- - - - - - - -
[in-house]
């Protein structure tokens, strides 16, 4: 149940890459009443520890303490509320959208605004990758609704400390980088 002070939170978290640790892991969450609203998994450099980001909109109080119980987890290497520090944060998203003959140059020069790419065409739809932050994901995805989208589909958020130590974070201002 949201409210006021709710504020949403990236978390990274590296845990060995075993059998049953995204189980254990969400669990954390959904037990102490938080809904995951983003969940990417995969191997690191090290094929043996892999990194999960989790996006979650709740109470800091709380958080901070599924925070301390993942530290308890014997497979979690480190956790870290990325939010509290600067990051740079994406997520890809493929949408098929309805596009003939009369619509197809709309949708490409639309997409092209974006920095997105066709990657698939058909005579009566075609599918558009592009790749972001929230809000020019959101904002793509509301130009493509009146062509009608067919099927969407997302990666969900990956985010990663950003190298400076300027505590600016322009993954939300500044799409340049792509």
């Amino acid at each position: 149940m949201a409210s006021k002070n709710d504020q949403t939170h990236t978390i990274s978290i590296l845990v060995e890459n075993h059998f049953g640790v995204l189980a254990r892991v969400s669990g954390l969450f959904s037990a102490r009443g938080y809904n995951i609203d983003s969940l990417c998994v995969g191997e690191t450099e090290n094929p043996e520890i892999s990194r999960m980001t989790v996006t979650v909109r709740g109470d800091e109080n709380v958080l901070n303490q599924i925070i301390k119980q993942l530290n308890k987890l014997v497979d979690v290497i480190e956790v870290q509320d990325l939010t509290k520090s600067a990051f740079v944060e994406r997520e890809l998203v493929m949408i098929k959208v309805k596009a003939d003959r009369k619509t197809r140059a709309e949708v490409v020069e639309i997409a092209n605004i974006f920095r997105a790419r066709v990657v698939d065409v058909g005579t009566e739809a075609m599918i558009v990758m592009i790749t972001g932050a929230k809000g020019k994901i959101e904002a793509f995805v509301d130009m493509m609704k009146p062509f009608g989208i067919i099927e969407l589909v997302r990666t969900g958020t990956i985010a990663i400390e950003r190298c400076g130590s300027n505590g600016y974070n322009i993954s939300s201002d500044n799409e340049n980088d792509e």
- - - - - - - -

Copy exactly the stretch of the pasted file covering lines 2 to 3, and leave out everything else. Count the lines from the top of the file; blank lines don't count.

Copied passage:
């Protein structure tokens, strides 16, 4: 149940890459009443520890303490509320959208605004990758609704400390980088 002070939170978290640790892991969450609203998994450099980001909109109080119980987890290497520090944060998203003959140059020069790419065409739809932050994901995805989208589909958020130590974070201002 949201409210006021709710504020949403990236978390990274590296845990060995075993059998049953995204189980254990969400669990954390959904037990102490938080809904995951983003969940990417995969191997690191090290094929043996892999990194999960989790996006979650709740109470800091709380958080901070599924925070301390993942530290308890014997497979979690480190956790870290990325939010509290600067990051740079994406997520890809493929949408098929309805596009003939009369619509197809709309949708490409639309997409092209974006920095997105066709990657698939058909005579009566075609599918558009592009790749972001929230809000020019959101904002793509509301130009493509009146062509009608067919099927969407997302990666969900990956985010990663950003190298400076300027505590600016322009993954939300500044799409340049792509």
């Amino acid at each position: 149940m949201a409210s006021k002070n709710d504020q949403t939170h990236t978390i990274s978290i590296l845990v060995e890459n075993h059998f049953g640790v995204l189980a254990r892991v969400s669990g954390l969450f959904s037990a102490r009443g938080y809904n995951i609203d983003s969940l990417c998994v995969g191997e690191t450099e090290n094929p043996e520890i892999s990194r999960m980001t989790v996006t979650v909109r709740g109470d800091e109080n709380v958080l901070n303490q599924i925070i301390k119980q993942l530290n308890k987890l014997v497979d979690v290497i480190e956790v870290q509320d990325l939010t509290k520090s600067a990051f740079v944060e994406r997520e890809l998203v493929m949408i098929k959208v309805k596009a003939d003959r009369k619509t197809r140059a709309e949708v490409v020069e639309i997409a092209n605004i974006f920095r997105a790419r066709v990657v698939d065409v058909g005579t009566e739809a075609m599918i558009v990758m592009i790749t972001g932050a929230k809000g020019k994901i959101e904002a793509f995805v509301d130009m493509m609704k009146p062509f009608g989208i067919i099927e969407l589909v997302r990666t969900g958020t990956i985010a990663i400390e950003r190298c400076g130590s300027n505590g600016y974070n322009i993954s939300s201002d500044n799409e340049n980088d792509e």